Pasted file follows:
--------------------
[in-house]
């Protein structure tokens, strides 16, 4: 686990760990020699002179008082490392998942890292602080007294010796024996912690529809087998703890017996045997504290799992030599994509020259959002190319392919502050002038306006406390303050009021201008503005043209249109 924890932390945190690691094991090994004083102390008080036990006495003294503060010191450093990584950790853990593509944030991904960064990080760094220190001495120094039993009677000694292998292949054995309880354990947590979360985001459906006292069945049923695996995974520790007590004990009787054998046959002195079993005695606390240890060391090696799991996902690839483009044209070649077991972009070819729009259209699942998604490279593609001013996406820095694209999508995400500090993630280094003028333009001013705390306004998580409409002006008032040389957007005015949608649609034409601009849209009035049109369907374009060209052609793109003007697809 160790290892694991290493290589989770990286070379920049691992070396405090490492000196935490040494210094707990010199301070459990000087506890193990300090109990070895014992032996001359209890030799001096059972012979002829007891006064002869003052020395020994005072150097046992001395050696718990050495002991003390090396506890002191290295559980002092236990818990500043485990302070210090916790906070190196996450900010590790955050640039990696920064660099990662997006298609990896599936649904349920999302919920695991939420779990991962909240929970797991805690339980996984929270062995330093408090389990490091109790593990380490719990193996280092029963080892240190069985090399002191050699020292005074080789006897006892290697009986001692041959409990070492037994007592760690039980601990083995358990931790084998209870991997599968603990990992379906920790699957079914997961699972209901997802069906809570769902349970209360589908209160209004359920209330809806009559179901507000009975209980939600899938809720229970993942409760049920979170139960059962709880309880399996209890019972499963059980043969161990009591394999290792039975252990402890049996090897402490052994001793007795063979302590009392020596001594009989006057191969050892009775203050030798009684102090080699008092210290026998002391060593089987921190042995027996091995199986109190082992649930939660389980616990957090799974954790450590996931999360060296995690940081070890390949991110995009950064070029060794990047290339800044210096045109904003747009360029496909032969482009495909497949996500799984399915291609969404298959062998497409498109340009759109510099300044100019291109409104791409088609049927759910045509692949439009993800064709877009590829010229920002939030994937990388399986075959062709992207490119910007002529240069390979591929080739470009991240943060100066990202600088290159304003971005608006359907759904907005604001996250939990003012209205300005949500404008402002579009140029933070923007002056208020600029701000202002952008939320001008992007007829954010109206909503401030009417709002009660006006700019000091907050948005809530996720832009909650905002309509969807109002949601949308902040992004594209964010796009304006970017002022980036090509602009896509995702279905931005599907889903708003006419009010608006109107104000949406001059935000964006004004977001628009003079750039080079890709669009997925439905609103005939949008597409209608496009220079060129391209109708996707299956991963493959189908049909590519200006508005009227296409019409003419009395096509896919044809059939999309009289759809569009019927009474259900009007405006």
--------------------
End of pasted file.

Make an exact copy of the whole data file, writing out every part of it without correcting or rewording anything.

[in-house]
């Protein structure tokens, strides 16, 4: 686990760990020699002179008082490392998942890292602080007294010796024996912690529809087998703890017996045997504290799992030599994509020259959002190319392919502050002038306006406390303050009021201008503005043209249109 924890932390945190690691094991090994004083102390008080036990006495003294503060010191450093990584950790853990593509944030991904960064990080760094220190001495120094039993009677000694292998292949054995309880354990947590979360985001459906006292069945049923695996995974520790007590004990009787054998046959002195079993005695606390240890060391090696799991996902690839483009044209070649077991972009070819729009259209699942998604490279593609001013996406820095694209999508995400500090993630280094003028333009001013705390306004998580409409002006008032040389957007005015949608649609034409601009849209009035049109369907374009060209052609793109003007697809 160790290892694991290493290589989770990286070379920049691992070396405090490492000196935490040494210094707990010199301070459990000087506890193990300090109990070895014992032996001359209890030799001096059972012979002829007891006064002869003052020395020994005072150097046992001395050696718990050495002991003390090396506890002191290295559980002092236990818990500043485990302070210090916790906070190196996450900010590790955050640039990696920064660099990662997006298609990896599936649904349920999302919920695991939420779990991962909240929970797991805690339980996984929270062995330093408090389990490091109790593990380490719990193996280092029963080892240190069985090399002191050699020292005074080789006897006892290697009986001692041959409990070492037994007592760690039980601990083995358990931790084998209870991997599968603990990992379906920790699957079914997961699972209901997802069906809570769902349970209360589908209160209004359920209330809806009559179901507000009975209980939600899938809720229970993942409760049920979170139960059962709880309880399996209890019972499963059980043969161990009591394999290792039975252990402890049996090897402490052994001793007795063979302590009392020596001594009989006057191969050892009775203050030798009684102090080699008092210290026998002391060593089987921190042995027996091995199986109190082992649930939660389980616990957090799974954790450590996931999360060296995690940081070890390949991110995009950064070029060794990047290339800044210096045109904003747009360029496909032969482009495909497949996500799984399915291609969404298959062998497409498109340009759109510099300044100019291109409104791409088609049927759910045509692949439009993800064709877009590829010229920002939030994937990388399986075959062709992207490119910007002529240069390979591929080739470009991240943060100066990202600088290159304003971005608006359907759904907005604001996250939990003012209205300005949500404008402002579009140029933070923007002056208020600029701000202002952008939320001008992007007829954010109206909503401030009417709002009660006006700019000091907050948005809530996720832009909650905002309509969807109002949601949308902040992004594209964010796009304006970017002022980036090509602009896509995702279905931005599907889903708003006419009010608006109107104000949406001059935000964006004004977001628009003079750039080079890709669009997925439905609103005939949008597409209608496009220079060129391209109708996707299956991963493959189908049909590519200006508005009227296409019409003419009395096509896919044809059939999309009289759809569009019927009474259900009007405006």